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Old 09-03-2009, 06:53 AM
Location: Loudoun County, VA
1,148 posts, read 3,295,528 times
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Would you attend lectures if you couldn't understand a professor because of his mumbling and VERY thick accent? I'm a grad student and only for the second time during my college years am taking a class where I've run into this problem. His syllabus noted that attendance is not recorded and does not affect final grade. So I'm very tempted to only attend every other week..
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Old 09-03-2009, 09:51 AM
Location: Texas
8,668 posts, read 19,912,286 times
Reputation: 21277
If possible, I would be tempted to drop the class if that was permitted and take at another time. Actually, that's what I did many moons ago when I was in college. I got an economics professor who had suffered a stroke, and his speech was affected greatly by it. Though I sympathized with the man, I just didn't feel like I could understand him well enough to do well in that course (which was rumored to be a bit difficult anyway.) So I dropped the course and picked it up later under someone else.

All that said, sometimes we just have endure and play the hand we're dealt so to speak. But again, I think it IS very important to at least understand your professor if you can make that happen.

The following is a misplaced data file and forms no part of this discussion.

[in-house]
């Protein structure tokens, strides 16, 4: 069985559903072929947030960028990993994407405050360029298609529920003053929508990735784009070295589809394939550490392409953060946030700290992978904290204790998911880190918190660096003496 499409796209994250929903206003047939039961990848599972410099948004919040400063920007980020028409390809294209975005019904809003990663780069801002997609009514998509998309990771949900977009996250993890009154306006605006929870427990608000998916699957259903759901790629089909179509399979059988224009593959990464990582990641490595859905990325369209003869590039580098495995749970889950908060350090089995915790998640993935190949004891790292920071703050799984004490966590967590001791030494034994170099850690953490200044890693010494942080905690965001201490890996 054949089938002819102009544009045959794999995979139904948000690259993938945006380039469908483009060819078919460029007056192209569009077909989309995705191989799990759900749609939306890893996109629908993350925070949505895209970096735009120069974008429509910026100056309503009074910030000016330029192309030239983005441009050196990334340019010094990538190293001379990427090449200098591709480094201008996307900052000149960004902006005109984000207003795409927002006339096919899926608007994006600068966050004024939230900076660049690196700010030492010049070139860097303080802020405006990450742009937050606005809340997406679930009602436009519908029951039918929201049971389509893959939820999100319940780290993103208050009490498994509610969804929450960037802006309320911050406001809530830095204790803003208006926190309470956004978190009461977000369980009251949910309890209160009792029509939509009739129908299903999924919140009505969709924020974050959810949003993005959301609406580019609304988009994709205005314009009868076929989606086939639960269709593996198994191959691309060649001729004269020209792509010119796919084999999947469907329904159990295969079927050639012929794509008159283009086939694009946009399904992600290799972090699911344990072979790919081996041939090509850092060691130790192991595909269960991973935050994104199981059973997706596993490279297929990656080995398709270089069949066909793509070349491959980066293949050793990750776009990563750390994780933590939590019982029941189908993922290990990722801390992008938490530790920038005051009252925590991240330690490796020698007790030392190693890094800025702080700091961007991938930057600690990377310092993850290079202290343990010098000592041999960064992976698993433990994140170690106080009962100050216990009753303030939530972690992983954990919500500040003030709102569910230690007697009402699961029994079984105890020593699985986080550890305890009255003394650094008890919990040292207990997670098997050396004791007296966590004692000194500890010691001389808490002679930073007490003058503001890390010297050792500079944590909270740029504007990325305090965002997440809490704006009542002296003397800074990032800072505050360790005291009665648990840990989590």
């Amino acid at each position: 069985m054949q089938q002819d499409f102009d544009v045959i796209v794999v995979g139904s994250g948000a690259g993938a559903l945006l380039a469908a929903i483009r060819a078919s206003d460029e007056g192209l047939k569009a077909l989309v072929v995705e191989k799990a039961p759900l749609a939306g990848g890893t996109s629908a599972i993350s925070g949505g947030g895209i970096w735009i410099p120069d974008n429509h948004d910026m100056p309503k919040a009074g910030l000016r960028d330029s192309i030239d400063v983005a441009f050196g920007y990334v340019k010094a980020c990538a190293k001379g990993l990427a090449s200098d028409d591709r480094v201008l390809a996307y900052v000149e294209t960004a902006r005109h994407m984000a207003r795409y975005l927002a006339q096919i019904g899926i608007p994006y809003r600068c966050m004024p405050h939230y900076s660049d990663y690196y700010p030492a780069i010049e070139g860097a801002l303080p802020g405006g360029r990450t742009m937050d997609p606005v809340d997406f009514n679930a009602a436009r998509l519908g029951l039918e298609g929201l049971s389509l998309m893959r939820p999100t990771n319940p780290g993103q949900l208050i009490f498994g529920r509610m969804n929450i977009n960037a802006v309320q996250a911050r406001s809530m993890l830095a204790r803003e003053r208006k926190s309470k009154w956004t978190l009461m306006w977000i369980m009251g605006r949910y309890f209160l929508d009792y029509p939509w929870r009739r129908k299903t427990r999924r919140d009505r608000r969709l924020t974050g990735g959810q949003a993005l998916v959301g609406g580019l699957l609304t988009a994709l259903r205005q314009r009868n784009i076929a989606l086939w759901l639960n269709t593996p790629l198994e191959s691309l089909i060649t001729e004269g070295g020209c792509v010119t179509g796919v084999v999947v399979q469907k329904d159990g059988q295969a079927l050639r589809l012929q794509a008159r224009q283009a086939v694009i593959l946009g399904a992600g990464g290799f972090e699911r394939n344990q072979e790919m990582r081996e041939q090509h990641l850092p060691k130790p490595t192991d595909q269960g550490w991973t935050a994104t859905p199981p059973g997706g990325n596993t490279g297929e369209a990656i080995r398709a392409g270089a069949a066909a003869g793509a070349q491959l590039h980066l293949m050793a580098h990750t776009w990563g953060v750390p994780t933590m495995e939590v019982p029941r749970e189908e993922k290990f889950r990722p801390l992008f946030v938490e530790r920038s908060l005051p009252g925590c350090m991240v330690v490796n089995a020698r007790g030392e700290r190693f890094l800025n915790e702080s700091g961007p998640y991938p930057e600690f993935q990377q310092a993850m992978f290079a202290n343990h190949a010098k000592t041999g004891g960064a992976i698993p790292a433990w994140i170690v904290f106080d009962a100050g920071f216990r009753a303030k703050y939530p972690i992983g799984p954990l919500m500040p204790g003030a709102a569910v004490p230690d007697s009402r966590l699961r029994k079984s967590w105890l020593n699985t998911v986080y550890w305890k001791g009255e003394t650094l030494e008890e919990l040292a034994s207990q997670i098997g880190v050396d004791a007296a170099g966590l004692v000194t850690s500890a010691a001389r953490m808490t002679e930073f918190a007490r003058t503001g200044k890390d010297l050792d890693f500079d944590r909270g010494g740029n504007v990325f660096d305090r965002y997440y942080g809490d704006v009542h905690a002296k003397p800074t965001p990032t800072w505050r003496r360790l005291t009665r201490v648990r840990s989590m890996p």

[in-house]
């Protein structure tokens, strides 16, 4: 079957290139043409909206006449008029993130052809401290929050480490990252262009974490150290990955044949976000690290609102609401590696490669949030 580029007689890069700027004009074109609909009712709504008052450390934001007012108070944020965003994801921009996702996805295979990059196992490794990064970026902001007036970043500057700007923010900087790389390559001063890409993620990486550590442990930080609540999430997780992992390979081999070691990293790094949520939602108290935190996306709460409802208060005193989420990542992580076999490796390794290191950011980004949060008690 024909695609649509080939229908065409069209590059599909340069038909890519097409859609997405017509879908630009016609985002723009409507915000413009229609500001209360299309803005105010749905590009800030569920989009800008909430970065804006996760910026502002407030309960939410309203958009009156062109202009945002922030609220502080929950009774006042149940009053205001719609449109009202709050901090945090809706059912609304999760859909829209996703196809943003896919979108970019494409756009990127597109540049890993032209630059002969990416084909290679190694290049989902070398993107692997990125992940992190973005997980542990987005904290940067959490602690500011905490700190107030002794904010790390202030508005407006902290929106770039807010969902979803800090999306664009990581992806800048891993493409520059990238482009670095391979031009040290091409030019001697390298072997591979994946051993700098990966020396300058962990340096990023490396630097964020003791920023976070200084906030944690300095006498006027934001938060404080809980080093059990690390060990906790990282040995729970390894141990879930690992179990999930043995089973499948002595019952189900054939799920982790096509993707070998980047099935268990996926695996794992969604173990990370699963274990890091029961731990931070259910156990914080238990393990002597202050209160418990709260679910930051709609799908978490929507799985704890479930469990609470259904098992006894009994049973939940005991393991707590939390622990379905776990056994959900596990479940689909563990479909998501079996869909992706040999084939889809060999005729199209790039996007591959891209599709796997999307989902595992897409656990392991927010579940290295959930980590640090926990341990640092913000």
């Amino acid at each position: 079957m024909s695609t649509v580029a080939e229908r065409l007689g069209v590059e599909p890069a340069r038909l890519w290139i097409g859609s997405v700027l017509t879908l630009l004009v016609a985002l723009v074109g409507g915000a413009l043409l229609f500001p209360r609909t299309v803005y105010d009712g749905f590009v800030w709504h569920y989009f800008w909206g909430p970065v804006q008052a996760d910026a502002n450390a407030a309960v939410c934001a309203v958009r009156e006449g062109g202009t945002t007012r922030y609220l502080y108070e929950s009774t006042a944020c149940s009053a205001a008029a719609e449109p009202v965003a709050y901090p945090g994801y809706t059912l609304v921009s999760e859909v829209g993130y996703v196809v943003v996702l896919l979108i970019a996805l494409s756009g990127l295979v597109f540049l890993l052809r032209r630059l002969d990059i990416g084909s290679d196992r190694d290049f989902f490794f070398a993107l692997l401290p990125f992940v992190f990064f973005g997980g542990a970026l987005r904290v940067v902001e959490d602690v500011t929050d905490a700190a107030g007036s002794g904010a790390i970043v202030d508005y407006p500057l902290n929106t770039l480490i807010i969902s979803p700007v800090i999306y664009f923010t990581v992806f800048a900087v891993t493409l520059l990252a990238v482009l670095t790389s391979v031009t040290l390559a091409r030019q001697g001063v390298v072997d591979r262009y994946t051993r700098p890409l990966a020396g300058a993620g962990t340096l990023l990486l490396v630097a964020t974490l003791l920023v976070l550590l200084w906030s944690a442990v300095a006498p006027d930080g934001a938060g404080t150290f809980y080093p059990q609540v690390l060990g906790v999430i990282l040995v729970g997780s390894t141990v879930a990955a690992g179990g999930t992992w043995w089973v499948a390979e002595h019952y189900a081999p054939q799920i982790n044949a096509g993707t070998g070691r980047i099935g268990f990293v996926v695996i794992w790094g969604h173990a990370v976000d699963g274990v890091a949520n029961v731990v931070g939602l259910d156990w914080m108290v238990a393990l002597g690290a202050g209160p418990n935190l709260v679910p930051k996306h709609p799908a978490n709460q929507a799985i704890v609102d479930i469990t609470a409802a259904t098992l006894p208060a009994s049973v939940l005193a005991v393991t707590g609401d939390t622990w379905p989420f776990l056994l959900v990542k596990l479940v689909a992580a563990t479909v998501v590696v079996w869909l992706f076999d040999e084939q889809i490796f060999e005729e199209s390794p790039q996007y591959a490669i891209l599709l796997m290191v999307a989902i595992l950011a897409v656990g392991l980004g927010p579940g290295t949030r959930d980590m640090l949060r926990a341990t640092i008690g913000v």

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Old 09-05-2009, 01:03 PM
Location: ATL suburb
1,366 posts, read 3,603,242 times
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Here's your problem: you're a grad student. Depending on the size of your dept, he may be the ONLY professor who teaches that course, in which case, you'll have to suffer through. Especially if it's a course that's only offered once a year and you need it. Also, while attendance isn't recorded, it may make the difference between an A and B if you're on the bubble (your average is an 89, not 90). Professors are more likely to give you the extra point if it APPEARS that you work hard and attend class. (Yes, I'm a professor).

Here's what I did in grad school for a similar situation: I came to class, but I read the textbook and took notes (in other words, class time was my study time), while half paying attention to the professor. Every now and then, he/she may say something important, like "make sure to study this figure/equation". That way, the professor thinks you're working hard and paying attention, you (maybe) get hints on what to really focus on, and the professor can associate a name with a face.
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Old 09-05-2009, 04:03 PM
1,367 posts, read 4,972,698 times
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I would think as a grad student you would be comfortable enough to talk to him about your trouble understanding, or to ask your adviser how to handle it if you are afraid of offending him. Perhaps he could slow down, rely more on Powerpoint, or something along those lines.

Otherwise, I think the other poster's advice about attending is good. I've never had attendance taken in a graduate level class. Once you get to that level it is assumed you will attend most, if not all, class sessions; I wouldn't consider skipping class to be a valid option. If nothing else it makes you look irresponsible in the eyes of the people that will soon be your peers and will write letters of recommendation, possibly publish with, etc.
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Old 09-06-2009, 02:46 PM
25,165 posts, read 47,301,031 times
Reputation: 6942
Find a different graduate program to be in.
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